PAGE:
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Inflationary spiral hits economy

Creeping inflation is threatening to scuttle the much-anticipated economic recovery in Kenya.
18 October 2004 - Deremo Maiko

Almost two years since the new government took the reins from the Kenya African National Union [KANU] regime, Kenyans are experiencing the highest inflation rate ever since the days of Goldenberg money-printing scandal of the early ‘90s.

The month-on-month inflation has hit a worrying 16 per cent, sending alarms in business circles and the donor community. This overall inflation measure includes the impact on food and oil prices. For a country where some 56 per cent of the rural population lives under the poverty line, this certainly worries the economic planners especially for its stability implication.

There are obvious reasons why inflation should assume an upward trend. One is the global oil prices, which have in recent weeks threatened to breach through the $50 to the barrel. Localised though is the food factor: In what looks like a cyclical affair (covering for years) Kenya has been heavily affected by a drought-inspired famine that has resulted in heavy imports of food commodities from the region and beyond.

The impact of both has been the depreciation of the Kenya shilling against the hard currencies.
Add to this scenario the fact that the government has consciously opted to bring down the general interest rates. This needs more explanation. When the new rulers came to power in 2003, the interest rates were high as the KANU government withstood a donor boycott by borrowing in the domestic market to cover for the resulting deficit.

The new National Rainbow Coalition [NARC] administration, acting on promises of over $4.1 billion in donor funding covering four years, decided to bring down the rates—a double-edged sword also meant to bring down the rate of private borrowing and the government’s cost of borrowing.

The donors never came in the force they had promised as allegations of corruption quickly surfaced. The NARC government last month agreed with the International Monetary Fund, in exchange of fresh funding, that they had to resort to the domestic markets for funding as the pledges fell way above what is forthcoming. This practically means that over and above the Sh22 billion ($255 million) targeted for lifting from the domestic market, another Sh10 billion ($125 million) would be fetched there.

Understandably, this measure is also meant to reduce liquidity in the domestic market and pressure up the rate of interest. According to local analysts, the low rate of interest and high liquidity in the banking system (spawned by low effective demand rate for credit in the money markets) has been one cause of the currency depreciation and inflation.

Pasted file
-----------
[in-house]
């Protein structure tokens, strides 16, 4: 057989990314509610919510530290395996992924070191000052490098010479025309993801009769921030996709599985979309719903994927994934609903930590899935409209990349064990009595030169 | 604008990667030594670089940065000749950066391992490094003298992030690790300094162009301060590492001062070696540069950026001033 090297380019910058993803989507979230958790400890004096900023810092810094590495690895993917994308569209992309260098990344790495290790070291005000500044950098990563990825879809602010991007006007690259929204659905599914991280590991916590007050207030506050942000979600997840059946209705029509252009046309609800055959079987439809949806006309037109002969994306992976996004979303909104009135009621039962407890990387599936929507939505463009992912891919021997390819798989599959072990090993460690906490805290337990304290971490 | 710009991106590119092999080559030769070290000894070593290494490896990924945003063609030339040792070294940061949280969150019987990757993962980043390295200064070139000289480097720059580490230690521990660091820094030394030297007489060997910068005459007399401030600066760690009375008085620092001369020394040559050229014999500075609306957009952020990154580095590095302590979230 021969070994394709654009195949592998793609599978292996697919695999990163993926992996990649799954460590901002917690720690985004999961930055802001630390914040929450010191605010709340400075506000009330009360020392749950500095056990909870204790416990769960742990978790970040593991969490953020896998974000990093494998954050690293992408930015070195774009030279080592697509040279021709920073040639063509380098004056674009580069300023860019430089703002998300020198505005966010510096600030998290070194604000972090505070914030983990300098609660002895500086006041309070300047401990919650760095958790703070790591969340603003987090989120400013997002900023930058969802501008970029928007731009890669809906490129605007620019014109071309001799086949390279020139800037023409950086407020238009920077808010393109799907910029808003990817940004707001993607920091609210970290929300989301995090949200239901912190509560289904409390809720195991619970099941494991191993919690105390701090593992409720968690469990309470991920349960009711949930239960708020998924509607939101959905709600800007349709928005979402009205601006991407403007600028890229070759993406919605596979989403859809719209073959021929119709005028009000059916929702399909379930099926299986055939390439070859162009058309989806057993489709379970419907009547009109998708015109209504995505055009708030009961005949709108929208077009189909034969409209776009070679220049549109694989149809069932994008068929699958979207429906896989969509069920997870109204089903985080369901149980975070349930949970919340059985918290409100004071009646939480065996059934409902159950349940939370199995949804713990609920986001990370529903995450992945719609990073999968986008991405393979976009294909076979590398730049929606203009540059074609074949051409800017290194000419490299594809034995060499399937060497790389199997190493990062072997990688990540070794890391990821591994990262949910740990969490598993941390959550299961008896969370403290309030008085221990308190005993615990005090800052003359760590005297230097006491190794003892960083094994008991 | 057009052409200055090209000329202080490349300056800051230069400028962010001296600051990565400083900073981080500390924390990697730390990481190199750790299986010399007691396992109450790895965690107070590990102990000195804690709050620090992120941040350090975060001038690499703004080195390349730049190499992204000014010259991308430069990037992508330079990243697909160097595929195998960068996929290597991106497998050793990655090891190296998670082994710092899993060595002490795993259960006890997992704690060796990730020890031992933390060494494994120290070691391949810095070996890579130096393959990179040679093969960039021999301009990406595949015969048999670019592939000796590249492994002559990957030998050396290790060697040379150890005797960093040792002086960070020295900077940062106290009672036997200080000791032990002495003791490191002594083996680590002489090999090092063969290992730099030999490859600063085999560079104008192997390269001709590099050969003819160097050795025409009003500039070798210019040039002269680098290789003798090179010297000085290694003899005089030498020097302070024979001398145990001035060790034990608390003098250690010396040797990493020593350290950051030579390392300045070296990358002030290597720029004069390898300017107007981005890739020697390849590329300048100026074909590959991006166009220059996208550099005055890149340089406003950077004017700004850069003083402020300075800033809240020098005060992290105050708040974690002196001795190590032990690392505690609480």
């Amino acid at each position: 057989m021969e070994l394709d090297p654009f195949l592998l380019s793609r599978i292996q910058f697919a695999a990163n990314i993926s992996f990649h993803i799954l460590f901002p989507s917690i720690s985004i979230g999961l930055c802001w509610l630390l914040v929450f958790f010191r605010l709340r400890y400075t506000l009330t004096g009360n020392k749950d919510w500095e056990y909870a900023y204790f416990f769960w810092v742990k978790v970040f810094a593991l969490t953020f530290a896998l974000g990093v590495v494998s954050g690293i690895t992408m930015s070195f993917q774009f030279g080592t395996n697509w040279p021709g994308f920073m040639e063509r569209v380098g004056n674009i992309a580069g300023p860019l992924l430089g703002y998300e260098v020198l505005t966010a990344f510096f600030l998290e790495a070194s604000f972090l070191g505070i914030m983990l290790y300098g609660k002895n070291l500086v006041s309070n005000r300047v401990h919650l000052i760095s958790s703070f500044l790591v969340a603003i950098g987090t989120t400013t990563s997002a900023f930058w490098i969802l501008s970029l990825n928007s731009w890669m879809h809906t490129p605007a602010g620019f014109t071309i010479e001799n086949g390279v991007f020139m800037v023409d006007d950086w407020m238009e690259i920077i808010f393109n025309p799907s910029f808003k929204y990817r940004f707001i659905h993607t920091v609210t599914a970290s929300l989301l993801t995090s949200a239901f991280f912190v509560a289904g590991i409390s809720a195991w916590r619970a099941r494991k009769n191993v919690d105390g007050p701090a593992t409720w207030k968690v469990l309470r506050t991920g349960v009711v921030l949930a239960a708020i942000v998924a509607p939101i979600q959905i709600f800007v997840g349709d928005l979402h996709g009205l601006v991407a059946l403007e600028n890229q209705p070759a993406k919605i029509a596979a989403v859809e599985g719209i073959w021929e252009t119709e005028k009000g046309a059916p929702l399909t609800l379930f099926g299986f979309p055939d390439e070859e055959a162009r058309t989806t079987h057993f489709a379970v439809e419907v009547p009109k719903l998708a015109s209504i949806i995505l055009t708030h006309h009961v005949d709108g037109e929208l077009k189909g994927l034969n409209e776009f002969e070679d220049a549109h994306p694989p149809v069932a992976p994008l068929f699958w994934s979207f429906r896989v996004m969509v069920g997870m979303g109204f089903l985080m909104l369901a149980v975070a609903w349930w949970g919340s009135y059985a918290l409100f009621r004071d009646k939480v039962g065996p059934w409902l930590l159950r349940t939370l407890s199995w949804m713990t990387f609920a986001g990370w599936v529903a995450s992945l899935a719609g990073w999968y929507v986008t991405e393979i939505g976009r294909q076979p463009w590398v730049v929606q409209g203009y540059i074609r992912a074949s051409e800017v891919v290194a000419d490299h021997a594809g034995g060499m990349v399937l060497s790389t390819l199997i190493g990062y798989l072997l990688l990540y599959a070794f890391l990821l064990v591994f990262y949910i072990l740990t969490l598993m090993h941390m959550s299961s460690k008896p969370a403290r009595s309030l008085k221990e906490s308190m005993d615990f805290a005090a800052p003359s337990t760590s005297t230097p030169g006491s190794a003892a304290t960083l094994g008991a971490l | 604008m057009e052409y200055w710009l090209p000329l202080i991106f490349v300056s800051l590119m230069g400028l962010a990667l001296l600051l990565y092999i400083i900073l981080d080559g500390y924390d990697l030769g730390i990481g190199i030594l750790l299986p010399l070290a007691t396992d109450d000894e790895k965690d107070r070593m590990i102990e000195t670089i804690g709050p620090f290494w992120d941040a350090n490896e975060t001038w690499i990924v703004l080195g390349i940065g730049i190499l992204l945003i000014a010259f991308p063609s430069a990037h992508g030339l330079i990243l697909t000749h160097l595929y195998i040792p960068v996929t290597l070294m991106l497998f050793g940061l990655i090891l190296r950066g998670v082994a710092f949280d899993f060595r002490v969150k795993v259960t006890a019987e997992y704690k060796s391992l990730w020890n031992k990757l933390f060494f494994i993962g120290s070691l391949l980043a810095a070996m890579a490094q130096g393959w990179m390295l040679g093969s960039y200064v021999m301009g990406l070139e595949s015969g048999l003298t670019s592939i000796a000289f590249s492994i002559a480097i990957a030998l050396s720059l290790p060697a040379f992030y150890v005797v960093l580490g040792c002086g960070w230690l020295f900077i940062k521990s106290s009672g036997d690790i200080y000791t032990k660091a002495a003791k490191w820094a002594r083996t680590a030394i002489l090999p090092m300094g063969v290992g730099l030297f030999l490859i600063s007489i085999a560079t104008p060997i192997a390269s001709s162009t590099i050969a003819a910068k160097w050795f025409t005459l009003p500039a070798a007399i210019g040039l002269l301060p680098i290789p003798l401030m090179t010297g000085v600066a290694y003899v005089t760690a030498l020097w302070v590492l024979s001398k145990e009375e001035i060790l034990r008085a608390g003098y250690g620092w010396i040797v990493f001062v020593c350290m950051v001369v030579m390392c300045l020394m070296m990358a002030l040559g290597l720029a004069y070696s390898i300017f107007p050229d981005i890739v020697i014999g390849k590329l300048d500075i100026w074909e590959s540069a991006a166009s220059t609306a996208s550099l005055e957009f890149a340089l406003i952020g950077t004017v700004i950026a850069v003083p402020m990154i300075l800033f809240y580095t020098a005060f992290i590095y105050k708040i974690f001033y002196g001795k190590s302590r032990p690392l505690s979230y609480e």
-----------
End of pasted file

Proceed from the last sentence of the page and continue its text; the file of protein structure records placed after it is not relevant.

IMF said that the apparently expansionary monetary regime had resulted in 13 per cent increase in the total money quantity—called aggregate monetary supply by central bankers. Despite the said concern by the Bretton Woods institution, the critical underlying inflation—driven by changes in money supply—has remained below the target of 3.5 per cent. An interesting argument by Washington has been that the low rates of interest have tended to represent a distortion of the macro-economy.

How successful the new measures will be in controlling the general price surge remains to be seen. For one, it is clear that inflation pressure is imported through oil, a fact that has made the economy grow at a sluggish 2 per cent. But with the drought set to end with the short rains in November, it is certain that some of the inflationary pressure will ebb. Whether this will quickly affect the borrowing rates is another matter altogether.

Kenyans who have rushed to take the bank personal loan and consumer lending loans are quite worried about monetary squeeze as advised by the donors. The banks in the country normally reserve the right to increase lending rates on already advanced loans.

Inflation is not a new phenomenon to Kenyans. In 1993, it is estimated to have hit 105 per cent as the KANU government engaged in various monetary indiscretions to fund the 1992 multiparty elections. However, a new Central Bank governor Micah Cheserem under the tutelage of the Bretton Woods engaged in a mop up operation that left the market dry. Tight monetary policy was the operating word until last year. In that way inflation was contained through high rates. The flipside is that liquidity in the bank industry built up as no one was borrowing—what with huge default rates haunting the banking industry.

At the end of the day, stabilisation of oil supply from the Gulf, Nigeria and Russia will be the major determinant of Kenya’s growth and macro-economic price levels. In the meanwhile, the money markets pricing benchmark, the 91-day Treasury bill continued surging above 3 per cent with local media reports indicating the Bretton Woods were in favour of 5 per cent. Whatever the rate, it is certain that the East African country is in for a tough time.

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